On-line version ISSN 2412-4265
Studia Hist. Ecc. vol.39 n.2 Pretoria Feb. 2013
HISTORIES OF THE CHURCH AND THE ENVIRONMENT
Department of Philosophy and Religious Studies. Kenyatta University, Mombasa Campus, Kenya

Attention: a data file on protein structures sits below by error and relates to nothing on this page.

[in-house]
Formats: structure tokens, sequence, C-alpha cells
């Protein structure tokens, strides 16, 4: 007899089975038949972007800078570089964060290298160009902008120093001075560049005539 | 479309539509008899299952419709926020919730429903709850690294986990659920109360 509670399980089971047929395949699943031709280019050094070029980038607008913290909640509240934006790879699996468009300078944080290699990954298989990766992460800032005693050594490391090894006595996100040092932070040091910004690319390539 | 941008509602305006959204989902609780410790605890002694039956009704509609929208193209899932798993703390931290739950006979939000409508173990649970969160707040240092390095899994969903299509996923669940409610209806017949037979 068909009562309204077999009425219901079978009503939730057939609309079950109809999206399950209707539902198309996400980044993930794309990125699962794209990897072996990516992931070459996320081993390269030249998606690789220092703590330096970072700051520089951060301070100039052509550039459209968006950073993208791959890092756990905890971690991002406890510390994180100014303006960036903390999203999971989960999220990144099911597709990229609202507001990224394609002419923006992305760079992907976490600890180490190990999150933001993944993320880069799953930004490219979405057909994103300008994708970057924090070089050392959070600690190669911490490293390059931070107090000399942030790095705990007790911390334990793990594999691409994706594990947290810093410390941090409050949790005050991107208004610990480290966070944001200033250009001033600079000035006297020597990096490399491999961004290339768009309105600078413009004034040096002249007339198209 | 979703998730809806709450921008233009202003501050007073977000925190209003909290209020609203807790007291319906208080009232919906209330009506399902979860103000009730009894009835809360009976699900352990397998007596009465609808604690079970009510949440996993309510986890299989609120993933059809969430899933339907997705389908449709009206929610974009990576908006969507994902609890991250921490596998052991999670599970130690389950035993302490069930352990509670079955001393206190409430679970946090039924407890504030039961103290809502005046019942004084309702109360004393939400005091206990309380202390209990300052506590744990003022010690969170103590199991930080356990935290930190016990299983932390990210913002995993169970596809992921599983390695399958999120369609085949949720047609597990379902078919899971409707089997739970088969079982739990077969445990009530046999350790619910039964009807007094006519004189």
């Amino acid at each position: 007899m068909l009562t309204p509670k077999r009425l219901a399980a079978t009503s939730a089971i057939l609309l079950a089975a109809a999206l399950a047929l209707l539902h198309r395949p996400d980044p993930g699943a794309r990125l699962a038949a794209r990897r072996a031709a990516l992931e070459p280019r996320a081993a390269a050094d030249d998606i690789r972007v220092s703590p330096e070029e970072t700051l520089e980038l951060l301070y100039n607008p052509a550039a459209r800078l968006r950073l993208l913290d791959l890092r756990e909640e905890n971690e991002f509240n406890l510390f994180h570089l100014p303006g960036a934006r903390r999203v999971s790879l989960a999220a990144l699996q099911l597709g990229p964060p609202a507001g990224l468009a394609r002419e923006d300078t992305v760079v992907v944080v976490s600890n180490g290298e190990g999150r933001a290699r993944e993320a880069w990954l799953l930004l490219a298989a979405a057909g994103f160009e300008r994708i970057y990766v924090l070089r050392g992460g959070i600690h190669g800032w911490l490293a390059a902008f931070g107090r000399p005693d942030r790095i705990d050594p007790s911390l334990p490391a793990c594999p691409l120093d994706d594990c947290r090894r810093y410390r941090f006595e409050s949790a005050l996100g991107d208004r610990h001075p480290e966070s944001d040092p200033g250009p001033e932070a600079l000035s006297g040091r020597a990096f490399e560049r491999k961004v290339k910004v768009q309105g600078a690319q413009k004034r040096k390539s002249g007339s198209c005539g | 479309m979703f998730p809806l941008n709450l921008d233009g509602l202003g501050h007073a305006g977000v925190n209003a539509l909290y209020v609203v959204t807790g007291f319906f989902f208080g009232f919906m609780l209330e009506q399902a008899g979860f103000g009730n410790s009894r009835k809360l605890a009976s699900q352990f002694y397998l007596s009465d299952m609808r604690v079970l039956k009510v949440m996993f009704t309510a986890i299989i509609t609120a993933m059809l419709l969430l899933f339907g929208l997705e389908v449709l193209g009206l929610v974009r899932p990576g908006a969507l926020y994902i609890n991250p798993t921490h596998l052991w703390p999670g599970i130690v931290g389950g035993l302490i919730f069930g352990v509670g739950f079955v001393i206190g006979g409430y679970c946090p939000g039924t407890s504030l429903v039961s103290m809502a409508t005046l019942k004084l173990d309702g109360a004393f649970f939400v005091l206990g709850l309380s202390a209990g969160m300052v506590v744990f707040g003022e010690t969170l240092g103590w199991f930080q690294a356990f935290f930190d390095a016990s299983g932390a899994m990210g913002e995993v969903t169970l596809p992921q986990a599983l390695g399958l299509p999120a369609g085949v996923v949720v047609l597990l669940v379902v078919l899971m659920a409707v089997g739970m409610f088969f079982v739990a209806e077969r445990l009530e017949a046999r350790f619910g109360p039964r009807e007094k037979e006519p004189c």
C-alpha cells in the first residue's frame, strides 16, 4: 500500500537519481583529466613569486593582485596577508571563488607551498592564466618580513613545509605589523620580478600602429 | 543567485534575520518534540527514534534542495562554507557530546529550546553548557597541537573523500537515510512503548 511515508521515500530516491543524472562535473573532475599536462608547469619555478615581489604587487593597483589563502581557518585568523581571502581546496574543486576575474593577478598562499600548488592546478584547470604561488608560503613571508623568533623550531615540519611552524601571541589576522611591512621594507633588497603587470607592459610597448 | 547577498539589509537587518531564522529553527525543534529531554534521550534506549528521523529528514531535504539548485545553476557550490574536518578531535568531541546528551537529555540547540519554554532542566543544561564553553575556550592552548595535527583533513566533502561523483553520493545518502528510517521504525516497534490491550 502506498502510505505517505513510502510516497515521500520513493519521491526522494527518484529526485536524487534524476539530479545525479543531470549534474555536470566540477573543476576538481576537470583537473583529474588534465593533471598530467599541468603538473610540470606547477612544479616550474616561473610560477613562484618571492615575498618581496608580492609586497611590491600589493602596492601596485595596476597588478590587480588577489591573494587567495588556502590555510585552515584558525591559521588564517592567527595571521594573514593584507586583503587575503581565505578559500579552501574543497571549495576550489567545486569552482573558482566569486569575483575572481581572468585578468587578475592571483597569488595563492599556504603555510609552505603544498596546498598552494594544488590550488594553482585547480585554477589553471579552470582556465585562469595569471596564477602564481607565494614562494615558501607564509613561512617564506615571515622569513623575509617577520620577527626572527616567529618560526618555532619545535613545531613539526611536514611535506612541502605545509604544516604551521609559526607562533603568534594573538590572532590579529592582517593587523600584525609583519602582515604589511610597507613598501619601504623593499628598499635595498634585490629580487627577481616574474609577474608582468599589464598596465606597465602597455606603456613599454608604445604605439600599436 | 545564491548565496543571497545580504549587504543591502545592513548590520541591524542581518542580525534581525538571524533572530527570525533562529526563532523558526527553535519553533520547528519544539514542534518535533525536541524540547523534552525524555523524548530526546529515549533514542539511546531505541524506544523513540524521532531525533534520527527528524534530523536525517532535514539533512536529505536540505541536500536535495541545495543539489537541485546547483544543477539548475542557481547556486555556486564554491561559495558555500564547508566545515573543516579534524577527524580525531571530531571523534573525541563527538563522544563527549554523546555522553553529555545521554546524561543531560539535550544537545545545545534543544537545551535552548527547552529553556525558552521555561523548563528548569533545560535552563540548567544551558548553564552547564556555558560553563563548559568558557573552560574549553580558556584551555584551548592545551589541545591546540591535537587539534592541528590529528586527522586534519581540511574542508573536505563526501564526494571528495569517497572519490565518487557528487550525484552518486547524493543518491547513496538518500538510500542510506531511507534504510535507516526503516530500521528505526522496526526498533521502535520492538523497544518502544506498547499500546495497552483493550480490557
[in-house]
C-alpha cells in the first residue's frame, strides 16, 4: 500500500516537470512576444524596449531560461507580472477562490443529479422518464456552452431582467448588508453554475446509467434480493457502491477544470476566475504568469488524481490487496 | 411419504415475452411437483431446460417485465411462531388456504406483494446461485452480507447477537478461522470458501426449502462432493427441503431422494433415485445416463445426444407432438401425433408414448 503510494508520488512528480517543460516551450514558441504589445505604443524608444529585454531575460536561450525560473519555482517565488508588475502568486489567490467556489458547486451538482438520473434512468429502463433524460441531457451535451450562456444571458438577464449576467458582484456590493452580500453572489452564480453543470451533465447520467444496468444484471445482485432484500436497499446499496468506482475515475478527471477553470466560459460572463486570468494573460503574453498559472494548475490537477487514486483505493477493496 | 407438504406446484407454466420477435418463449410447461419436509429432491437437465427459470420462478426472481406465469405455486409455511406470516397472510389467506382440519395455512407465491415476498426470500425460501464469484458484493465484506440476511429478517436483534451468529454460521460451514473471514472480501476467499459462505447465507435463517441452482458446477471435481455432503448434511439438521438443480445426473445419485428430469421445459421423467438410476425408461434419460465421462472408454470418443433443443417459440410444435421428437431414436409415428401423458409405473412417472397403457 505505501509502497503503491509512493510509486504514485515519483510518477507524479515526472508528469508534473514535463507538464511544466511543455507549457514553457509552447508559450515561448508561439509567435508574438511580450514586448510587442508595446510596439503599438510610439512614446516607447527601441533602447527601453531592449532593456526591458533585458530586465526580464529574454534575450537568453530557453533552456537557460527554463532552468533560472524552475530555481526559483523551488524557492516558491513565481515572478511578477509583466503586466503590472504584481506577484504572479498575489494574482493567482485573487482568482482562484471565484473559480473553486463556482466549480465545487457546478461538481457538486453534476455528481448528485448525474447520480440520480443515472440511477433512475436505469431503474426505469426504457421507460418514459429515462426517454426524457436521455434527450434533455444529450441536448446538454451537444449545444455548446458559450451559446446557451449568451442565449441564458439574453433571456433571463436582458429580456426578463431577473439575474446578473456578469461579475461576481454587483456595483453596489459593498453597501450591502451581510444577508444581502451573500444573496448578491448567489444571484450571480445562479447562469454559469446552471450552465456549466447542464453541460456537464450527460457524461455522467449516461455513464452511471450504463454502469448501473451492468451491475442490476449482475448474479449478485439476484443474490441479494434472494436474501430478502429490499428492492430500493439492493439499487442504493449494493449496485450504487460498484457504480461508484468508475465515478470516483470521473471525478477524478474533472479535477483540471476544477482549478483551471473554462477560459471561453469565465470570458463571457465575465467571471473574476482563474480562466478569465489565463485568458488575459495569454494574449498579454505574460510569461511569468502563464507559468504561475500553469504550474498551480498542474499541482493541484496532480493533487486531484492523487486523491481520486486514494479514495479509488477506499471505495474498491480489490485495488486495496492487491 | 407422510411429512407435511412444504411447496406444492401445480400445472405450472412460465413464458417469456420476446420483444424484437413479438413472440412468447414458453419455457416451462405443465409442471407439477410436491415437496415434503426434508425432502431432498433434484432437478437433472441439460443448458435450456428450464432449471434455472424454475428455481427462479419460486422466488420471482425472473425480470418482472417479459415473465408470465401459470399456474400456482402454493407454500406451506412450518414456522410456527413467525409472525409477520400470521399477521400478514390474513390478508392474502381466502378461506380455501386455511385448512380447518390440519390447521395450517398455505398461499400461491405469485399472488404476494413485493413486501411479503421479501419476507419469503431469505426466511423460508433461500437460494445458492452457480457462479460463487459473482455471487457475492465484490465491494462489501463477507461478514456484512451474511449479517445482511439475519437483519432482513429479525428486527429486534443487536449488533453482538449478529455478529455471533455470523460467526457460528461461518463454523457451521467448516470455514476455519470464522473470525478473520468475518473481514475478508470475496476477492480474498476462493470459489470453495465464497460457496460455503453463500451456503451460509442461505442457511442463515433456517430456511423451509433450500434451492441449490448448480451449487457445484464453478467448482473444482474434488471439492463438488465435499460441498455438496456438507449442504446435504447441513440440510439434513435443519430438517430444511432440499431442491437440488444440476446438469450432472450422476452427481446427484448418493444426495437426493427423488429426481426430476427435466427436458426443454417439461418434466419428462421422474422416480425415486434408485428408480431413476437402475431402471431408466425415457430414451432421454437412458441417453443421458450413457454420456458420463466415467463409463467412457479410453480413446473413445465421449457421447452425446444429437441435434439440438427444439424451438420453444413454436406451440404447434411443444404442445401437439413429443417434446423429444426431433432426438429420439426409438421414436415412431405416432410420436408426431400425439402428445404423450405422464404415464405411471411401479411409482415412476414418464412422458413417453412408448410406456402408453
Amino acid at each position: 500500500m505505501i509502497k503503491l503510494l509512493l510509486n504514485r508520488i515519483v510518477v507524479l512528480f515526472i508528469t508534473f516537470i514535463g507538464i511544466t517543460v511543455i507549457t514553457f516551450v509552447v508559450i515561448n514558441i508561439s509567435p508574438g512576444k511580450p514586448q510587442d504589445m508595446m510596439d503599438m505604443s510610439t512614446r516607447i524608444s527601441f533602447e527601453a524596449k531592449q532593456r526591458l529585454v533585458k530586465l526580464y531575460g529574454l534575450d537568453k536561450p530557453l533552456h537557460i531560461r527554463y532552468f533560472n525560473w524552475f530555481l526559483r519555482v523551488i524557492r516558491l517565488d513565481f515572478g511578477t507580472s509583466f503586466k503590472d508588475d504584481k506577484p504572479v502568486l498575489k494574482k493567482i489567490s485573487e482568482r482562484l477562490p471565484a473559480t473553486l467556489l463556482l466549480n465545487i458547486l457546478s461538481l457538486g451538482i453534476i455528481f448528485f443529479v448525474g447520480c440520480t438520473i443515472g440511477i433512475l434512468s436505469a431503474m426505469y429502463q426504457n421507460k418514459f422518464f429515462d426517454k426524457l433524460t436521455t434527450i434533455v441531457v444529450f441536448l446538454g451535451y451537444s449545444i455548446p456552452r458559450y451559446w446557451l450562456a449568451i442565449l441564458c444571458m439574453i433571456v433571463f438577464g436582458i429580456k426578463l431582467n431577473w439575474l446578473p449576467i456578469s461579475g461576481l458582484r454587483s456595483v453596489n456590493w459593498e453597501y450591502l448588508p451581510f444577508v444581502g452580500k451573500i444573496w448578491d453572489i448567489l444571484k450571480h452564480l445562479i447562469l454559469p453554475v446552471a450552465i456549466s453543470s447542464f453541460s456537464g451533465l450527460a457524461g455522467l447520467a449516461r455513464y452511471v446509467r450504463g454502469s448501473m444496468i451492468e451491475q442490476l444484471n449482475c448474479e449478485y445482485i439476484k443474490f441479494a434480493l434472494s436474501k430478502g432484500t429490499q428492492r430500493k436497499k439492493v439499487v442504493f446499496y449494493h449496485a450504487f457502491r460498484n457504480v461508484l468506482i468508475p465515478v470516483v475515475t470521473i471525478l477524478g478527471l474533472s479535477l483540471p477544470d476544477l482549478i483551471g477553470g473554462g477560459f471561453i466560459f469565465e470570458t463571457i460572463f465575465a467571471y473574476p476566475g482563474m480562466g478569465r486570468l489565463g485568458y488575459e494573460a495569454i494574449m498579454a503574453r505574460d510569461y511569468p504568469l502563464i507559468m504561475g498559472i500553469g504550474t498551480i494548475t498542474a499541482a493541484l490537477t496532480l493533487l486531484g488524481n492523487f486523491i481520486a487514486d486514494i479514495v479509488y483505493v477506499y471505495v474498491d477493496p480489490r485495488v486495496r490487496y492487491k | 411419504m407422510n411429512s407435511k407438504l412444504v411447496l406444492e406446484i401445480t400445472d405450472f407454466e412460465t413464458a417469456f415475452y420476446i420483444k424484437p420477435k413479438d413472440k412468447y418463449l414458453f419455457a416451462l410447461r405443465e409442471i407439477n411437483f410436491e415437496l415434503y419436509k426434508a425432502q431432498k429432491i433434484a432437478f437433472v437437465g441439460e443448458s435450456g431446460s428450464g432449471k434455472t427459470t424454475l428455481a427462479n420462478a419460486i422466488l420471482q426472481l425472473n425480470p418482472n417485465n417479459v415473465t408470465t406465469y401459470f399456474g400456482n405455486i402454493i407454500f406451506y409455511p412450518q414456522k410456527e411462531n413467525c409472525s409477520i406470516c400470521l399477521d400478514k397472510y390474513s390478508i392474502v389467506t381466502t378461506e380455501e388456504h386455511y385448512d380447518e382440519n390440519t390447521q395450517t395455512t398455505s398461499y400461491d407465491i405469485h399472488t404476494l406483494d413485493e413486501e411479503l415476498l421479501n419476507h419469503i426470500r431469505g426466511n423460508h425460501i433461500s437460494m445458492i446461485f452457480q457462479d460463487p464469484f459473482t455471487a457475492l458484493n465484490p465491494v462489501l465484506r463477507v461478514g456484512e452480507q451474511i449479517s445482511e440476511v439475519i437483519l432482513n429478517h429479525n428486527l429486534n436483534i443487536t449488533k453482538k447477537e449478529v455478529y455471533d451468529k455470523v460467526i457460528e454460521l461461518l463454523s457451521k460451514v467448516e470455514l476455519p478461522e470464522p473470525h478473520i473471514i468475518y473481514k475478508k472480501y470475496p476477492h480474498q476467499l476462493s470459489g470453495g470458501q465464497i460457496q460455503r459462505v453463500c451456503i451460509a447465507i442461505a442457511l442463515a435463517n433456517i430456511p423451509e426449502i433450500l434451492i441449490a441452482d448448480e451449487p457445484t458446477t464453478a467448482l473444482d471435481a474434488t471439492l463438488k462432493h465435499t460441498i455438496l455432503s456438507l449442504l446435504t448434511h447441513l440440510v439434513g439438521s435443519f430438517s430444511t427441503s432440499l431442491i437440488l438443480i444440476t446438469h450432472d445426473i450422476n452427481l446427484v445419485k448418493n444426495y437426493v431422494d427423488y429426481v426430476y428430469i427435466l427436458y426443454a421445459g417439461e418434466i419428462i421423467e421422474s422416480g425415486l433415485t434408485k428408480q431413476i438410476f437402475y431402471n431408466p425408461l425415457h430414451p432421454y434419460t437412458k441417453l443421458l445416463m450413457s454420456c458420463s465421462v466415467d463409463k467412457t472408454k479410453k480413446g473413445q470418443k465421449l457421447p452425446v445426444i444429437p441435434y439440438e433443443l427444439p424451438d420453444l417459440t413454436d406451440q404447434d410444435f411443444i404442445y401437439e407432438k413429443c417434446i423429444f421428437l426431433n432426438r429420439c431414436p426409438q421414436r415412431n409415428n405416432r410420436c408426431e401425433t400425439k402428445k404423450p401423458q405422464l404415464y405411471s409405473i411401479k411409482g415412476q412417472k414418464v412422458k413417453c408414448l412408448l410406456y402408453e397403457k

Unlike other elements of culture, European missionaries did not explicitly dismiss home-grown ways of environmental conservation as "fetish" as in the case of cultural practices such as female circumcision. Indeed, they appreciated local resources in environmental protection as "other" ways. To this end, the article sets out to show the contribution of African indigenous resources in environmental preservation with particular reference to Mutira Mission of Kirinyaga County, central Kenya, during and after the missionary era (1912-2012). In turn, the geographical area that constitutes Mutira Mission in Mount Kenya region is dominated by the largest ethnic group in Kenya, the Gikuyu, anglicised as the Kikuyu. They constitute 22% of the entire Kenyan population of about 40 million people. In its methodology, the article uses Kikuyu cultural practices such as proverbs, riddles, rituals and so forth to demonstrate African indigenous ways of environmental preservation. The problem statement being unveiled is: How unique is the African use of indigenous resources in environmental preservation; and how does the missionary era compare with the pre-missionary era? The theoretical framework in this article is informed by John S Mbiti's view of natural phenomena, where he contends that traditional Africans live in a religious environment where the cosmos is intimately associated with God. The materials in this article are largely gathered through oral interviews and archival sources.